Areas of focus

Areas of focus

The Netherlands is excellently positioned in the global computational sciences in the following in five strategic focus areas. These five focus areas are important because together they provide the tools to address the challenges in complex (sustainable) issues.

Multiscale modeling
and simulate

Can you perfectly predict how a material behaves if you know what atoms are in it? With a perfect computer, this should be possible by consistently computing the quantum mechanics of the smallest particles. In practice, this appears to be feasible only for ultra-short phenomena of very small numbers of particles. Instead, in the real world, issues play out simultaneously on different large and small scales, with fast and slow processes influencing each other.

The research area of multiscale modeling and simulation (MMS) focuses on techniques to describe such systems by linking elementary algorithmic building blocks for different length and time scales.

The purpose of Multi-scale modeling and simulation (MMS)

The goal is to develop a simulation of phenomena in complex systems, such as electrochemistry in batteries, nuclear fusion in a reactor, and CO2 sequestration. The scope of MMS extends to both the exact sciences and the social sciences, engineering and industry, and it requires a multidisciplinary approach.

An integrated systems approach is incredibly relevant at a time when challenging sustainability issues are becoming increasingly important, particularly in the areas of water, food and energy. An integrated systems approach includes all processes across the life cycle and even beyond, including recycling.

Because almost all technologies that can contribute to a sustainable future are almost always multiscale in nature, MMS will play a crucial role in this transition. And thus an important area of focus within Computational Sciences.

Data-driven methods

Large amounts of data these days we collect in the blink of an eye. Hidden in this unstructured data is valuable information. By applying new methods to analyze this data, we discover new insights. Combined with machine learning, this allows us to develop predictive models to provide solutions to a variety of issues. This requires a systematic approach, such as high-throughput screening, which allows us to do many tests quickly.

Rapid solutions

In contrast to the time-intensive trial-and-error method, this rational and systematic data-driven approach enables us to find solutions to urgent and big issues around sustainability, responsible materials, health and climate adaptation at lightning speed.

Data-driven methods are crucial for analyzing huge amounts of data and developing mathematical prediction models (datasets). Both are needed to develop a sustainable, climate-neutral and circular production of high-quality plant and animal food, thus reducing our carbon footprint.

Guidelines for data-driven methods

The success of data-driven methods depends on the availability of large amounts of data. When developing data-driven methods, it is therefore important to adhere to guidelines for describing, storing and publishing data, according to the FAIR principle: Findability, Accessibility, Interoperability, and Reusability. In addition, metadata such as creation date, quality and owner are essential for searching and navigating datasets.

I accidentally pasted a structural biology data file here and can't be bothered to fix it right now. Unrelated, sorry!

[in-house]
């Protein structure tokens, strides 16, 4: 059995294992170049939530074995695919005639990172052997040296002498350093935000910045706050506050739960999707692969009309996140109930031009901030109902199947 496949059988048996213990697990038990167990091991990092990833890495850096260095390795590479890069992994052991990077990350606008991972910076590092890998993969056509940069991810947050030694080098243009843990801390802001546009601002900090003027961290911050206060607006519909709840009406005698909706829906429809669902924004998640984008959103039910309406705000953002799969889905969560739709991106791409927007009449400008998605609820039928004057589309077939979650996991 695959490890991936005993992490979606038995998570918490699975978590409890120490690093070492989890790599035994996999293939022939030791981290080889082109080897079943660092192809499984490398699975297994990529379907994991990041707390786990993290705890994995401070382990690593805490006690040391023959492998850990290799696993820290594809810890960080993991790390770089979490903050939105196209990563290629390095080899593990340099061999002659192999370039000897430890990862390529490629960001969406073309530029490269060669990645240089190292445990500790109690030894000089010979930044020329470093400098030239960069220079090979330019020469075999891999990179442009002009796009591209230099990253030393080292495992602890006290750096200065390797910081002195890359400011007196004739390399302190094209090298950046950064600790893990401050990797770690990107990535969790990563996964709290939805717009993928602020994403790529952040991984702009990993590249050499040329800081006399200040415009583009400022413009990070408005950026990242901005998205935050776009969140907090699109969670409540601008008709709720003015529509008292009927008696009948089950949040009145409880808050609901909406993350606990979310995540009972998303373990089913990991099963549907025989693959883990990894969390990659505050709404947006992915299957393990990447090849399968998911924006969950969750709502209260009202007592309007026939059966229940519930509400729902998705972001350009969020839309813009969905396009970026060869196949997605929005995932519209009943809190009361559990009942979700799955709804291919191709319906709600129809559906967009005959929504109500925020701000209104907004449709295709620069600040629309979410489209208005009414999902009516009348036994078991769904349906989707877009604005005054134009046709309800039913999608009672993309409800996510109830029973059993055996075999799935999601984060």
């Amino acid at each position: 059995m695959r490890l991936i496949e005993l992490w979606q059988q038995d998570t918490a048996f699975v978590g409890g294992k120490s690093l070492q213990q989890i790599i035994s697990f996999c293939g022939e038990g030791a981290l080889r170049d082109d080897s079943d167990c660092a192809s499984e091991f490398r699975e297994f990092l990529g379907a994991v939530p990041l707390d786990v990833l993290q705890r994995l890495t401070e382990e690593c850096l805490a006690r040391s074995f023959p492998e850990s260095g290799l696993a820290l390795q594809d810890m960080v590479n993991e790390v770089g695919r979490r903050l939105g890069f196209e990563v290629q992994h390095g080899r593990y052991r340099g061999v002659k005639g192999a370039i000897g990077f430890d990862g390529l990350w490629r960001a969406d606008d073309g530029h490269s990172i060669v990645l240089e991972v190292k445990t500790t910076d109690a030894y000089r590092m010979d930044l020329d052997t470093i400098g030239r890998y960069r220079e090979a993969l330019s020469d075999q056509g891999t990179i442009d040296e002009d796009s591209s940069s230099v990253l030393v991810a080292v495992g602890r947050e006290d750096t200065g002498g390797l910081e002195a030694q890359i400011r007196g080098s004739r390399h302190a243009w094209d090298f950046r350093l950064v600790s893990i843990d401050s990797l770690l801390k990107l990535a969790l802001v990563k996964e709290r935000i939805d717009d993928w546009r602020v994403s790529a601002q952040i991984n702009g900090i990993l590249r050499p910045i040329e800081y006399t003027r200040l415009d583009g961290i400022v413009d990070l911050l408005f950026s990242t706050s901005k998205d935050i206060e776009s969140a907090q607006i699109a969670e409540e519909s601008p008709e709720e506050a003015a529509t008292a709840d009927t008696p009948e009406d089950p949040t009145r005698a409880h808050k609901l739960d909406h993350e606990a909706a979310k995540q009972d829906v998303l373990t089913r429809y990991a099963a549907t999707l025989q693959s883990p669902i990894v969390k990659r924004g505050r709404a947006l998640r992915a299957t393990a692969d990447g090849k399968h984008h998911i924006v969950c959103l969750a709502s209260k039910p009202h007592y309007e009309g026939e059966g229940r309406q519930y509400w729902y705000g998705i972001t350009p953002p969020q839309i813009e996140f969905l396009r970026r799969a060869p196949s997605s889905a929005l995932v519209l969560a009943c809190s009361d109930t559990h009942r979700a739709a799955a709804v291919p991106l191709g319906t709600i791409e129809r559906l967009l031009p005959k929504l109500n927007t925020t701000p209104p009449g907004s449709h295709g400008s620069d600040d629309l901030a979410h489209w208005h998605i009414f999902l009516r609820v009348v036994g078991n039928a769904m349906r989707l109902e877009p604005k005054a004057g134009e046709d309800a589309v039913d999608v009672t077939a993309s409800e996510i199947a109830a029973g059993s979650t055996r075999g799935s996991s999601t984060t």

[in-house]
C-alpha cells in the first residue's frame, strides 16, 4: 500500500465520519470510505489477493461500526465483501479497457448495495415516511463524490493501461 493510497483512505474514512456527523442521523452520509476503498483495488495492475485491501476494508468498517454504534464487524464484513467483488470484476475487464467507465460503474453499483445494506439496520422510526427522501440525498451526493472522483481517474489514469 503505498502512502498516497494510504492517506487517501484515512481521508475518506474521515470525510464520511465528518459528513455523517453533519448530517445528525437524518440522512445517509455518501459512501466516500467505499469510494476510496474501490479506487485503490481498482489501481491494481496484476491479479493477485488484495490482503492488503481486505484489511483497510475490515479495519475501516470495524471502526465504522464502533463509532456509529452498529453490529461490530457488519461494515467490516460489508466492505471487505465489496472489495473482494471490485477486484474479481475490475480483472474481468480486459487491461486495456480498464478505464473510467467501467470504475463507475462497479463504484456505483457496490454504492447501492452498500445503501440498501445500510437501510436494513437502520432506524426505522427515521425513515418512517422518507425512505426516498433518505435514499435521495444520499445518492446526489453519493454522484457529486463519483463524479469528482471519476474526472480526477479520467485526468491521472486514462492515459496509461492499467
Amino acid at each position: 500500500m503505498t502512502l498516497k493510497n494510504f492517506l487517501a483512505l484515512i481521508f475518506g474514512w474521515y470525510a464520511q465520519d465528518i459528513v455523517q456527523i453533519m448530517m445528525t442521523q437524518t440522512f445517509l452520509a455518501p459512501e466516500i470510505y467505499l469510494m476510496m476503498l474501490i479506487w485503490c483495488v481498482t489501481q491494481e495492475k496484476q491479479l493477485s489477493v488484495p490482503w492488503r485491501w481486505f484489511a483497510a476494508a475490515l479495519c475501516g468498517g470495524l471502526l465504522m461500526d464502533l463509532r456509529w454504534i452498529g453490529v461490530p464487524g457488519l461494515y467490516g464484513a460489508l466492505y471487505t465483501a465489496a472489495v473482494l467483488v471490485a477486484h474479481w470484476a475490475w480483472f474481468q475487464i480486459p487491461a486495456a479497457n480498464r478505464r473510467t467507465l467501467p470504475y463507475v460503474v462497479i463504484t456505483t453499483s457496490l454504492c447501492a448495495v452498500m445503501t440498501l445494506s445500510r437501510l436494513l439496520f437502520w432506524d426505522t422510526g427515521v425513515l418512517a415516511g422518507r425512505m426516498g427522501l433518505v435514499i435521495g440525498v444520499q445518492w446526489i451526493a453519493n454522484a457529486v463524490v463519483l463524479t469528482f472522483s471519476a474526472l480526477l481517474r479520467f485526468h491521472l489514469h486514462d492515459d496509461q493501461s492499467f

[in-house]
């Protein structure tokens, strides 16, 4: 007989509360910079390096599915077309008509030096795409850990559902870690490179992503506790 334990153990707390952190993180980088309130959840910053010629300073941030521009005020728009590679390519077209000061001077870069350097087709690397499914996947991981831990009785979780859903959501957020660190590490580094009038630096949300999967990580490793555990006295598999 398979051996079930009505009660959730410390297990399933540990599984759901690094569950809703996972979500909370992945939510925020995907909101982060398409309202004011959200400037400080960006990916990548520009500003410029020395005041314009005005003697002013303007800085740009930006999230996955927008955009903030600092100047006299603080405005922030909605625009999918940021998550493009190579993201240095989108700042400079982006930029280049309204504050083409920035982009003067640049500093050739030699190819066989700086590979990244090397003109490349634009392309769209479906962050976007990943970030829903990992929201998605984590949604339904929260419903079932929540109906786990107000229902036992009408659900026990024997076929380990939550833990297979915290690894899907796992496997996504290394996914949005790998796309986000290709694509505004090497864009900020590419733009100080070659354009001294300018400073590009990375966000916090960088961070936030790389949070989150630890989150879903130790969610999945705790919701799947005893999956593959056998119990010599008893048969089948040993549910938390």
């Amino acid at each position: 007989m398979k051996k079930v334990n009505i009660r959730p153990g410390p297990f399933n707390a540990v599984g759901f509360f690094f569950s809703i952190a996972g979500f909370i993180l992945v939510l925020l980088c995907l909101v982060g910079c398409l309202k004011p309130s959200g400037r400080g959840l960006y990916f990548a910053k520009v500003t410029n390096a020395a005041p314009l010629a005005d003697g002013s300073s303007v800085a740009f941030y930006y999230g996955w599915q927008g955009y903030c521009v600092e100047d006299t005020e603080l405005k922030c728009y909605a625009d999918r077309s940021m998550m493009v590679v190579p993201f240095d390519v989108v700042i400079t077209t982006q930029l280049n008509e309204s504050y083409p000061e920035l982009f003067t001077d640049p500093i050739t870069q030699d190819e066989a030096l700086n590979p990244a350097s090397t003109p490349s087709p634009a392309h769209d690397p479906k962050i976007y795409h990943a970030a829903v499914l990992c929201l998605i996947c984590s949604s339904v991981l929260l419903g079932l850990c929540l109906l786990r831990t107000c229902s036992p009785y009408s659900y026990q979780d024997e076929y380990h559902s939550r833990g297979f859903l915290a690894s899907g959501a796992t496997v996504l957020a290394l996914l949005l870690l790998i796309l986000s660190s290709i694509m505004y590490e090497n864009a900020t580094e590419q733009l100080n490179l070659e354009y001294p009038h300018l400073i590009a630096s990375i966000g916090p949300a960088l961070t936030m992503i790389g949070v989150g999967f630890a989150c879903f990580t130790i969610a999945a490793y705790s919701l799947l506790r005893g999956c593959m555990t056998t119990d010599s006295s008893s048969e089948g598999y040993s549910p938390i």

There are now several platforms with data repositories that facilitate organizing, searching, sharing and using high-quality data. There is a great need and also challenge to integrate datasets from various sources with each other so that their potential can be further exploited.

Ultra-fast computer simulations via machine learning

Within computational science, a new approach to accelerating simulations is emerging. With lightning-fast machine learning, such as deep neural networks, models can be trained, allowing parts of calculations to be performed thousands or even millions of times faster. This use of machine learning is known as surrogate modeling or surrogate modeling. This approach is rapidly evolving with new and more effective methods being developed continuously. That brings innovative applications closer.

Training machine learning

In computational science, efficient description of atomic and molecular interactions is a central ingredient. Surrogate models here have smoothed the way for robust, data-driven models. In this approach, computationally intensive, detailed simulations are used to train machine learning, after which these machine learning models can predict the outcome of new computations. These superfast models make it possible to investigate a wide range of materials for energy storage and energy conversion, materials for water purification, and complex pharmaceuticals, among others.

A completely different application of surrogate models is the accurate and efficient modeling of turbulence, a decisive factor for the success of applications such as circular water treatment, wind energy, fuel cells, and concentrated solar power (CBP).

Future of surrogate modeling